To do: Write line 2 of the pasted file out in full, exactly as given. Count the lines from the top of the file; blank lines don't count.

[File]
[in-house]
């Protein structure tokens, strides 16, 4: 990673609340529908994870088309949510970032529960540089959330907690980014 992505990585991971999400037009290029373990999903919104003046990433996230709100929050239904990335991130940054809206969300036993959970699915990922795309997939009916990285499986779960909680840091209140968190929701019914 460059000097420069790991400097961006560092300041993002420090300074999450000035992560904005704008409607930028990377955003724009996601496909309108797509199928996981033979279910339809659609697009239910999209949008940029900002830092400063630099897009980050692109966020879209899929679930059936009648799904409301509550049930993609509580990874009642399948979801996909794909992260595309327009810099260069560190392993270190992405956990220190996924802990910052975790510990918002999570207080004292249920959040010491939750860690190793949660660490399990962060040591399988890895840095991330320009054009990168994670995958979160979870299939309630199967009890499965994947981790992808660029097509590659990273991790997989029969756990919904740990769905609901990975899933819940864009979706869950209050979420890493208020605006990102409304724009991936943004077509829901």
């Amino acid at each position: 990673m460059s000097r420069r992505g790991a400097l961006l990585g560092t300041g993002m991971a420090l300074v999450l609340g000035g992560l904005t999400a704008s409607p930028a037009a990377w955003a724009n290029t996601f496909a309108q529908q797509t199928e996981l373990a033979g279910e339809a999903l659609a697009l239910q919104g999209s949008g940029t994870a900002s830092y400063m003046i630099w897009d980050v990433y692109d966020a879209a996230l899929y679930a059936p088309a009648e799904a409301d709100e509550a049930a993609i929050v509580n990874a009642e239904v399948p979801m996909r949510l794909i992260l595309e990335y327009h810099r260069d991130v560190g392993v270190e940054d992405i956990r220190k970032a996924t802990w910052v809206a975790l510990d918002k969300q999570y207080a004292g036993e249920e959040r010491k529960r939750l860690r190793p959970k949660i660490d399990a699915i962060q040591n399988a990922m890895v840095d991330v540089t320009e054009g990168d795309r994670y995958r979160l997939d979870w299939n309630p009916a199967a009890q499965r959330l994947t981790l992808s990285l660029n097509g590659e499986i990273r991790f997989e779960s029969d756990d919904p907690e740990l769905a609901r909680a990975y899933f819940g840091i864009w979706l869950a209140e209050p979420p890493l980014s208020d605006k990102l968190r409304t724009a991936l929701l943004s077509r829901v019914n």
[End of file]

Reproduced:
């Protein structure tokens, strides 16, 4: 990673609340529908994870088309949510970032529960540089959330907690980014 992505990585991971999400037009290029373990999903919104003046990433996230709100929050239904990335991130940054809206969300036993959970699915990922795309997939009916990285499986779960909680840091209140968190929701019914 460059000097420069790991400097961006560092300041993002420090300074999450000035992560904005704008409607930028990377955003724009996601496909309108797509199928996981033979279910339809659609697009239910999209949008940029900002830092400063630099897009980050692109966020879209899929679930059936009648799904409301509550049930993609509580990874009642399948979801996909794909992260595309327009810099260069560190392993270190992405956990220190996924802990910052975790510990918002999570207080004292249920959040010491939750860690190793949660660490399990962060040591399988890895840095991330320009054009990168994670995958979160979870299939309630199967009890499965994947981790992808660029097509590659990273991790997989029969756990919904740990769905609901990975899933819940864009979706869950209050979420890493208020605006990102409304724009991936943004077509829901």